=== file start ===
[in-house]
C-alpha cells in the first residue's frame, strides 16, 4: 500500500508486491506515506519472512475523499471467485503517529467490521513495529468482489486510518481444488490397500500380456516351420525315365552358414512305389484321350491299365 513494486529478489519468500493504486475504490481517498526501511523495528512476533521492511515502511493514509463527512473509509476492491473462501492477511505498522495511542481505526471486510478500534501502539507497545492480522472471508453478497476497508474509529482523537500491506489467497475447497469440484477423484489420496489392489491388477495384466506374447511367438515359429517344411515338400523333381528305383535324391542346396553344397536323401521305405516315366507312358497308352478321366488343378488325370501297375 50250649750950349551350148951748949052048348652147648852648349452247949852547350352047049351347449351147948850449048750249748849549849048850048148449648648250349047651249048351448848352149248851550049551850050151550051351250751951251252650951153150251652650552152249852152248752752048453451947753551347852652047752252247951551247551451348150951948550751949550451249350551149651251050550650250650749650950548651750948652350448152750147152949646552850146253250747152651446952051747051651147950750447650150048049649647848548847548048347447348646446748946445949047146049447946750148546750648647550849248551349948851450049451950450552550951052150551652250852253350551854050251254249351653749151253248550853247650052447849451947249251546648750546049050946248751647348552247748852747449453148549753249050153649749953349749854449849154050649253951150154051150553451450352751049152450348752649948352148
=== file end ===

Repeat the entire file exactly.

[in-house]
C-alpha cells in the first residue's frame, strides 16, 4: 500500500508486491506515506519472512475523499471467485503517529467490521513495529468482489486510518481444488490397500500380456516351420525315365552358414512305389484321350491299365 513494486529478489519468500493504486475504490481517498526501511523495528512476533521492511515502511493514509463527512473509509476492491473462501492477511505498522495511542481505526471486510478500534501502539507497545492480522472471508453478497476497508474509529482523537500491506489467497475447497469440484477423484489420496489392489491388477495384466506374447511367438515359429517344411515338400523333381528305383535324391542346396553344397536323401521305405516315366507312358497308352478321366488343378488325370501297375 50250649750950349551350148951748949052048348652147648852648349452247949852547350352047049351347449351147948850449048750249748849549849048850048148449648648250349047651249048351448848352149248851550049551850050151550051351250751951251252650951153150251652650552152249852152248752752048453451947753551347852652047752252247951551247551451348150951948550751949550451249350551149651251050550650250650749650950548651750948652350448152750147152949646552850146253250747152651446952051747051651147950750447650150048049649647848548847548048347447348646446748946445949047146049447946750148546750648647550849248551349948851450049451950450552550951052150551652250852253350551854050251254249351653749151253248550853247650052447849451947249251546648750546049050946248751647348552247748852747449453148549753249050153649749953349749854449849154050649253951150154051150553451450352751049152450348752649948352148